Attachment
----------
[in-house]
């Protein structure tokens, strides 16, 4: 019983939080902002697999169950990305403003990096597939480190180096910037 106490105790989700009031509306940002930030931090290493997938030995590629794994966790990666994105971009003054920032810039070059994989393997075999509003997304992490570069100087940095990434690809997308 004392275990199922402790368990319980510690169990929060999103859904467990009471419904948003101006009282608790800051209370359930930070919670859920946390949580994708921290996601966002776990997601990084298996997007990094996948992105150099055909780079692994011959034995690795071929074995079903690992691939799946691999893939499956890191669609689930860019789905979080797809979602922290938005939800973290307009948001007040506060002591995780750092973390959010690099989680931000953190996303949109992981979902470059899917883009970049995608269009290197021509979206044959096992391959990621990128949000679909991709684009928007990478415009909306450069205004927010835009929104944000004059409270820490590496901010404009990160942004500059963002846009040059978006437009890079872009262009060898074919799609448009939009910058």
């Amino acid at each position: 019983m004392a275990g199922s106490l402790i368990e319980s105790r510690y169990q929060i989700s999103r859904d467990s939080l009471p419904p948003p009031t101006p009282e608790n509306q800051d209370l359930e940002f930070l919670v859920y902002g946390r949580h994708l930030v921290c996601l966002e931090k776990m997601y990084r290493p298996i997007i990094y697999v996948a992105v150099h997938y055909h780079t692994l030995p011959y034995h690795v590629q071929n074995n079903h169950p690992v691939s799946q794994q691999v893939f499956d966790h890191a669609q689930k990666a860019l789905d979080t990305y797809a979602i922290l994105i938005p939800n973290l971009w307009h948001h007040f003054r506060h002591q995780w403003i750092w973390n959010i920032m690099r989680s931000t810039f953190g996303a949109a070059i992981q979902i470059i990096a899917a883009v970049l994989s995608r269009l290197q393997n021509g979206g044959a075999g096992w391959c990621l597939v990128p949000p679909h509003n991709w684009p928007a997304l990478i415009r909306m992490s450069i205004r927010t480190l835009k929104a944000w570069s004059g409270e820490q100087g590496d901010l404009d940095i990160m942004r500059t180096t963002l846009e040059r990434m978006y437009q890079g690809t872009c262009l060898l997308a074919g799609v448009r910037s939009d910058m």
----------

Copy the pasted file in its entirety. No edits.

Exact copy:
[in-house]
């Protein structure tokens, strides 16, 4: 019983939080902002697999169950990305403003990096597939480190180096910037 106490105790989700009031509306940002930030931090290493997938030995590629794994966790990666994105971009003054920032810039070059994989393997075999509003997304992490570069100087940095990434690809997308 004392275990199922402790368990319980510690169990929060999103859904467990009471419904948003101006009282608790800051209370359930930070919670859920946390949580994708921290996601966002776990997601990084298996997007990094996948992105150099055909780079692994011959034995690795071929074995079903690992691939799946691999893939499956890191669609689930860019789905979080797809979602922290938005939800973290307009948001007040506060002591995780750092973390959010690099989680931000953190996303949109992981979902470059899917883009970049995608269009290197021509979206044959096992391959990621990128949000679909991709684009928007990478415009909306450069205004927010835009929104944000004059409270820490590496901010404009990160942004500059963002846009040059978006437009890079872009262009060898074919799609448009939009910058």
């Amino acid at each position: 019983m004392a275990g199922s106490l402790i368990e319980s105790r510690y169990q929060i989700s999103r859904d467990s939080l009471p419904p948003p009031t101006p009282e608790n509306q800051d209370l359930e940002f930070l919670v859920y902002g946390r949580h994708l930030v921290c996601l966002e931090k776990m997601y990084r290493p298996i997007i990094y697999v996948a992105v150099h997938y055909h780079t692994l030995p011959y034995h690795v590629q071929n074995n079903h169950p690992v691939s799946q794994q691999v893939f499956d966790h890191a669609q689930k990666a860019l789905d979080t990305y797809a979602i922290l994105i938005p939800n973290l971009w307009h948001h007040f003054r506060h002591q995780w403003i750092w973390n959010i920032m690099r989680s931000t810039f953190g996303a949109a070059i992981q979902i470059i990096a899917a883009v970049l994989s995608r269009l290197q393997n021509g979206g044959a075999g096992w391959c990621l597939v990128p949000p679909h509003n991709w684009p928007a997304l990478i415009r909306m992490s450069i205004r927010t480190l835009k929104a944000w570069s004059g409270e820490q100087g590496d901010l404009d940095i990160m942004r500059t180096t963002l846009e040059r990434m978006y437009q890079g690809t872009c262009l060898l997308a074919g799609v448009r910037s939009d910058m």